“Yugoslavia was in debt to the IMF. . . . There was a conflict in the six republics of Yugoslavia: who is going to pay the debt? Who is going to pay the debt was also a conflict between developed parts and undeveloped parts of Yugoslavia. . . . [In] this huge debate about who’s going to pay the debt, all this traditional ethnic hatred that had been pushed aside during the Communist period emerged. Many elements . . . in society started to use this traditional hatred amongst the nations. They were talking about what happened during the Second World War, who was fighting whom, and so on. This dilemma — who’s going to pay the debt — ended in a civil war, a civil war between the nations. . . . [T]he situation about Greece, debt, and media stereotypes about lazy Greeks and PIIGS countries, [is similar to what happened in] Yugoslavia. . . . The Serbian economy survived the international sanctions during the 1990s. It survived the three months of the NATO bombing campaign. NATO didn’t bomb only military targets. It also bombed hospitals, refugees, distribution systems. They were bombing many civilian targets, for example the national media, like they did it in Libya. . . . [T]he cost of the NATO bombing . . . was something like 30 billion dollars. [Still] the economy survived, and people were still employed. It was not a prosperous economy, but it had the potential to . . . keep all these people employed. But, unfortunately, after the fall of Milošević, after the overthrow of the government, this neoliberal Democratic Party came into power. They started with the privatization process. It was [made] mandatory by the World Bank. Actually it’s that privatization that completely ruined the economy.” — Milenko Srečković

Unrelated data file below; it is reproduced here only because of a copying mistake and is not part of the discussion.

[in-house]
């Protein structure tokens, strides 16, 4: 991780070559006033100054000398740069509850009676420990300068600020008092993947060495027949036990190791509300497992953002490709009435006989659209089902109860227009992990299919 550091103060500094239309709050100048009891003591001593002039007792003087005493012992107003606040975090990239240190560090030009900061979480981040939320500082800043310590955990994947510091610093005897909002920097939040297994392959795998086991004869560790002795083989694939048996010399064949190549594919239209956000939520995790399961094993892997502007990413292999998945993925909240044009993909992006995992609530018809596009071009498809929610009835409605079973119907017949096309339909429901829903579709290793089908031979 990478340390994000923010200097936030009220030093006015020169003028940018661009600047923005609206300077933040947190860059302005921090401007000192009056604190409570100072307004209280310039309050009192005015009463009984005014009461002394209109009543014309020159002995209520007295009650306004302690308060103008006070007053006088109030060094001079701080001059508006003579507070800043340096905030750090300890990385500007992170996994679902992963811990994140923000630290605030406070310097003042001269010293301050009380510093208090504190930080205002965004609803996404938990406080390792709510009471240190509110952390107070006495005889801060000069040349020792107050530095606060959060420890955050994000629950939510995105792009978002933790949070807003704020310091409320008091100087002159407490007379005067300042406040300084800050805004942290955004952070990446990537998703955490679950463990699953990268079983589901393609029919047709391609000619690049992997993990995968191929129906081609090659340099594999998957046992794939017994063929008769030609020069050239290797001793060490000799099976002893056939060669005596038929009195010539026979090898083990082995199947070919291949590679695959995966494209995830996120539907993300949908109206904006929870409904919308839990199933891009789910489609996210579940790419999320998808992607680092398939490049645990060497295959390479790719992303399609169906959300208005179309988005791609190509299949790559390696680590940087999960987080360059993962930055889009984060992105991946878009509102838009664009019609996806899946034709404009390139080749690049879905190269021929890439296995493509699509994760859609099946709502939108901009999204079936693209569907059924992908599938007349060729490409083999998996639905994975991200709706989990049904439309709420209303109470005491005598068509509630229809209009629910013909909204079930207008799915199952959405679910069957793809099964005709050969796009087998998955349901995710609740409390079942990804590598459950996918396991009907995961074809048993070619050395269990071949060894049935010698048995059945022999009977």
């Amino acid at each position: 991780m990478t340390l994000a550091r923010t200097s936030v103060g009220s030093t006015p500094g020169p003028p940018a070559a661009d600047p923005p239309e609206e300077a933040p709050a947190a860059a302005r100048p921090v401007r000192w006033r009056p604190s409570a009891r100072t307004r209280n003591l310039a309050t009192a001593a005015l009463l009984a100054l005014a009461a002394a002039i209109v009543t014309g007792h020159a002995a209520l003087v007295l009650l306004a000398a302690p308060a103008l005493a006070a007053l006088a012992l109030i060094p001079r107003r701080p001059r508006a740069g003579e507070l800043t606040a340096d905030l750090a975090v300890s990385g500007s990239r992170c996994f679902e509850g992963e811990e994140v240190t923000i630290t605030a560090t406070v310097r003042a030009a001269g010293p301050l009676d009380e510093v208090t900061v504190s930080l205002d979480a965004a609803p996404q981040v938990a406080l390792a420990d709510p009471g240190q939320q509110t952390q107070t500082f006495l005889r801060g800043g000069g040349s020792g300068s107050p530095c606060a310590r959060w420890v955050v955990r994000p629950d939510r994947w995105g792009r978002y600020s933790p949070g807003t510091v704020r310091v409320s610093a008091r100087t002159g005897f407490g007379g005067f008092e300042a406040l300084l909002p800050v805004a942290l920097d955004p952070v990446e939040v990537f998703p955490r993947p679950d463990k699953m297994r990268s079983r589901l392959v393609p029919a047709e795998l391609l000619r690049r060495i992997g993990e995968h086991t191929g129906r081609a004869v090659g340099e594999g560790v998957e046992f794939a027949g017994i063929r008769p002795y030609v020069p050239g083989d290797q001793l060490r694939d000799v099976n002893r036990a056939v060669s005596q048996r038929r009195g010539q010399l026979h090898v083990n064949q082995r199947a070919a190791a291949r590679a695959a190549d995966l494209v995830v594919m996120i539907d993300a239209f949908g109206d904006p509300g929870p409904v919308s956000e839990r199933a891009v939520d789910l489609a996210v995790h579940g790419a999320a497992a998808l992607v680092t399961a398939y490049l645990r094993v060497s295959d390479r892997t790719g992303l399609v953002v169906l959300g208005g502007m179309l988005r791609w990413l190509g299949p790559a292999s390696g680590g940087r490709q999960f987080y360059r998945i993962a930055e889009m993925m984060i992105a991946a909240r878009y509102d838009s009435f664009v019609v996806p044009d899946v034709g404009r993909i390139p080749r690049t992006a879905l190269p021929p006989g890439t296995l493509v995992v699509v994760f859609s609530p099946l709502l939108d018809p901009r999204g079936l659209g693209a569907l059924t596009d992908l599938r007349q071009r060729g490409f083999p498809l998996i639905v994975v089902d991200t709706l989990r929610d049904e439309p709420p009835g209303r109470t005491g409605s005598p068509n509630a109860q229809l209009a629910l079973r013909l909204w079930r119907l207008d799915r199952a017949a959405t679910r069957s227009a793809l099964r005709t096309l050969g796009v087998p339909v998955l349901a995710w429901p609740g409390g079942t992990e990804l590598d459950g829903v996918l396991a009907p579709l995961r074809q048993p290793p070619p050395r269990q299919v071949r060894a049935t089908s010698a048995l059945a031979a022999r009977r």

Milenko Srečković is an Pokret za slobodu (Freedom Fight Movement) activist in Serbia. This talk was given at the “Krise und reale Utopien” conference, Johannes Kepler University of Linz, 17 November 2011. The text above is an edited partial transcript of his talk.